Thumbs down for the office

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The majority of employees across the world do not believe that they need to be in the office to be productive and are demanding the tools and flexibility to work where, when and how they like.

New research commissioned by technology company Cisco found that six out of 10 people believe that they can work as productively at home or on the move as they can in the office.

In Asia and Latin America, this sentiment was even more marked. More than nine of 10 employees in India, eight out of 10 in China and three-quarters of those in Brazil said that they did not need to work in an office to be productive.

Two-thirds of those surveyed said that they want to be able to use any device – personal or company-issued – to access corporate networks, applications, and information anywhere at any time, and they expect the types of devices to continue diversifying.

The study, which involved surveys of 2,600 workers and IT professionals in 13 countries, also found that so strong is the desire for greater flexibility that two-thirds of workers would choose a lower-paying job if it enabled them to choose how they worked and access corporate information.

"Employee mobility is a fact of life, and the business advantages are clear across many industries," said Cisco's Futurist, Dave Evans.

"Work is not a place anymore. It's a lifestyle, and the IT profession's role is only going to get more strategic as it tries to help businesses stay agile and increase productivity."

Of course, while technology now makes it perfectly possible for people to be productive without having to sit in the same building every day, many organizations are still stuck in the mindset that presence = productivity.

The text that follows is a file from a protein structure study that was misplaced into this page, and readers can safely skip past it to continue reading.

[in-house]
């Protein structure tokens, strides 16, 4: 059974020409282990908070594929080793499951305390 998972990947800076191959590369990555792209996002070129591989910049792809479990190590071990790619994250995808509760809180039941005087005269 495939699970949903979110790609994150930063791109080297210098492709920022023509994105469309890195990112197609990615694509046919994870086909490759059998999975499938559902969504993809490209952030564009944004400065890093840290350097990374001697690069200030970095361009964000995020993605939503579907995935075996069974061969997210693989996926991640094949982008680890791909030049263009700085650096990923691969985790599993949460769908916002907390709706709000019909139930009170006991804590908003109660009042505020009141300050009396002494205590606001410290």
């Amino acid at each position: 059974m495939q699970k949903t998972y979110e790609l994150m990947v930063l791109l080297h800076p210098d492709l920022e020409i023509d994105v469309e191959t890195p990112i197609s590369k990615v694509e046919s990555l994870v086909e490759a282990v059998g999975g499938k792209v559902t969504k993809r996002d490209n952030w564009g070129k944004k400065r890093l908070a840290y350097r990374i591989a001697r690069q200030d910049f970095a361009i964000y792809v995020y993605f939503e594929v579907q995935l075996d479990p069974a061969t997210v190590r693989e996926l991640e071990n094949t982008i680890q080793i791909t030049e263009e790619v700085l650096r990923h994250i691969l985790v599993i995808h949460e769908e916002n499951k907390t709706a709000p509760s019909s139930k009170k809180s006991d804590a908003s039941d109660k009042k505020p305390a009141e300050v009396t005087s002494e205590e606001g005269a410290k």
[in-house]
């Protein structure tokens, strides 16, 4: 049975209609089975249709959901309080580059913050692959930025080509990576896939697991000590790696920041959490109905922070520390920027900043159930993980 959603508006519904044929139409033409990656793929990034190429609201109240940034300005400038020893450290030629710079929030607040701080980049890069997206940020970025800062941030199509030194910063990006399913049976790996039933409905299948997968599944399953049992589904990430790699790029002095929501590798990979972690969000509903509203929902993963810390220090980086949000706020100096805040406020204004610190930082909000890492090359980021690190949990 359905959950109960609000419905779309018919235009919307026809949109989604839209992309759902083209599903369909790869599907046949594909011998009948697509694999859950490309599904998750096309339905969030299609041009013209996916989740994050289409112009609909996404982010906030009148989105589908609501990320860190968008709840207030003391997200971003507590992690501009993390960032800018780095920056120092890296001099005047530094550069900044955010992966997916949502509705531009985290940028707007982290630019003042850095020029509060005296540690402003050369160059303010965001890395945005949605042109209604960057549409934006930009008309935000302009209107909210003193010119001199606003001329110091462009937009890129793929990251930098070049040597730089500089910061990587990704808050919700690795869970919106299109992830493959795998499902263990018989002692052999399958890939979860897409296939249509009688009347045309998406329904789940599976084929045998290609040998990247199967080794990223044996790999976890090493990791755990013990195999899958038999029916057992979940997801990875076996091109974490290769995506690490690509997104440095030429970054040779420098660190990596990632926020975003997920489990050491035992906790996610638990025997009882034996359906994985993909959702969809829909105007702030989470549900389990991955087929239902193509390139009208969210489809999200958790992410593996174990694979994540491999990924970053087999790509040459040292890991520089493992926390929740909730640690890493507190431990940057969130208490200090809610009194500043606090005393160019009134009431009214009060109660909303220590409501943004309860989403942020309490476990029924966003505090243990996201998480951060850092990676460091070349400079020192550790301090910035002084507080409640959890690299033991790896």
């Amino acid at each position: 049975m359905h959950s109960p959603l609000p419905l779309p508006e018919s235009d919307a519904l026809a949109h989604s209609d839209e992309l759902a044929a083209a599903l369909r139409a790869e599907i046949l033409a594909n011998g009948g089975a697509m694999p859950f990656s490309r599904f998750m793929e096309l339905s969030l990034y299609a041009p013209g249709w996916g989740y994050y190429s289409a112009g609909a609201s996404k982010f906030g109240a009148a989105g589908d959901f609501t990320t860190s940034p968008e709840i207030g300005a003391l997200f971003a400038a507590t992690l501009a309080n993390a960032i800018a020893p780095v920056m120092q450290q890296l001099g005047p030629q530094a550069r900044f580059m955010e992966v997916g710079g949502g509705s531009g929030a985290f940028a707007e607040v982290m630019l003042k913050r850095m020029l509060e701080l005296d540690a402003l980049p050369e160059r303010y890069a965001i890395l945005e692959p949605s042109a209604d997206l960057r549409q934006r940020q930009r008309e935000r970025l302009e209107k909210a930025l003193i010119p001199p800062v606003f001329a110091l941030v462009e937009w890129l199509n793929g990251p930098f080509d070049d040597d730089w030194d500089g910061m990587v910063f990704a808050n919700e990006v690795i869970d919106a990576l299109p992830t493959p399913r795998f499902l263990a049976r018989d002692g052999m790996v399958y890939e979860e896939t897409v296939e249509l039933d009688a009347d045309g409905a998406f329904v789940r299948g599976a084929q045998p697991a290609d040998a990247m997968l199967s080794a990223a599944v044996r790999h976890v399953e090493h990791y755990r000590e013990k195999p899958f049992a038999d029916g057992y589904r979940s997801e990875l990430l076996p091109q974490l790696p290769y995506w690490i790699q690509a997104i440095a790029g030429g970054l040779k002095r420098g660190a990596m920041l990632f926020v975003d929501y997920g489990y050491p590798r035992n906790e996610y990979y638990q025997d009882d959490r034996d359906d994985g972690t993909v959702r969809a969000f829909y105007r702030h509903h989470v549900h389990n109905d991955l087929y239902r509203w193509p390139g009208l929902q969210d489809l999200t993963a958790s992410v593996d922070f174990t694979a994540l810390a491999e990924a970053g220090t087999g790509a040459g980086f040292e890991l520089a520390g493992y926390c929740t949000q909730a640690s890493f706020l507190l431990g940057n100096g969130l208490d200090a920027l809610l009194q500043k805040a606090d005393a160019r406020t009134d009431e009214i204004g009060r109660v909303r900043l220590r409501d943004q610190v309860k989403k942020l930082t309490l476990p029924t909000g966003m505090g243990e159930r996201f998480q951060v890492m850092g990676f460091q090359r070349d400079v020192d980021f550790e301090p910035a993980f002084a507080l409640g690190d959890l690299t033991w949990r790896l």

Yet as the report highlights, for employees who can access corporate networks, applications, and information outside of the office, about half of the respondents said they worked between two to three extra hours a day, and a quarter were putting in four extra hours or more.

Another obstacle to flexibility is a basic lack of preparedness, with almost half of the IT respondents admitting that they lack either the policies or the technology to support a more borderless, mobile workforce.

Not surprisingly, security is the top IT concern. But in contrast, employees often felt IT and corporate policies themselves are the obstacles and that security is just an excuse for inertia.

Cisco's Marie Hattar said that with modern technology, the whole concept of a fixed office environment is no longer critical.

"It is clear from the research findings that the desire among employees to be more mobile and flexible in their work lifestyles is extremely strong throughout the world – as strong as salary," she added.

"It is also evident that organizations need to embrace a borderless IT infrastructure to capture competitive advantage and increase employee satisfaction."

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